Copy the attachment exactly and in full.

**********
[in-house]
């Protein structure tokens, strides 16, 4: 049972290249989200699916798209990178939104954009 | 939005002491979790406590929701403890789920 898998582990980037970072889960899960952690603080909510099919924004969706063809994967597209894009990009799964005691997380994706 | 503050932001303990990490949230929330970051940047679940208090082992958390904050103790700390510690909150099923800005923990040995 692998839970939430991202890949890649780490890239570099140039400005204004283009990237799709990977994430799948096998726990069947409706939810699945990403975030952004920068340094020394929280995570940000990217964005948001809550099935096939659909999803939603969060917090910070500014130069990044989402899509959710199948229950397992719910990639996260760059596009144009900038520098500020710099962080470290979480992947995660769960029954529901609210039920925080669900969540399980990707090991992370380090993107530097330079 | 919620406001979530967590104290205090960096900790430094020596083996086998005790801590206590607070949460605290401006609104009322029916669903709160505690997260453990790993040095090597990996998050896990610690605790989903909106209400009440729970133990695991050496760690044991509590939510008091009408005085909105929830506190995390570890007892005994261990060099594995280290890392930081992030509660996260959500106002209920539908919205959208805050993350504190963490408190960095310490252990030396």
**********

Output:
[in-house]
């Protein structure tokens, strides 16, 4: 049972290249989200699916798209990178939104954009 | 939005002491979790406590929701403890789920 898998582990980037970072889960899960952690603080909510099919924004969706063809994967597209894009990009799964005691997380994706 | 503050932001303990990490949230929330970051940047679940208090082992958390904050103790700390510690909150099923800005923990040995 692998839970939430991202890949890649780490890239570099140039400005204004283009990237799709990977994430799948096998726990069947409706939810699945990403975030952004920068340094020394929280995570940000990217964005948001809550099935096939659909999803939603969060917090910070500014130069990044989402899509959710199948229950397992719910990639996260760059596009144009900038520098500020710099962080470290979480992947995660769960029954529901609210039920925080669900969540399980990707090991992370380090993107530097330079 | 919620406001979530967590104290205090960096900790430094020596083996086998005790801590206590607070949460605290401006609104009322029916669903709160505690997260453990790993040095090597990996998050896990610690605790989903909106209400009440729970133990695991050496760690044991509590939510008091009408005085909105929830506190995390570890007892005994261990060099594995280290890392930081992030509660996260959500106002209920539908919205959208805050993350504190963490408190960095310490252990030396």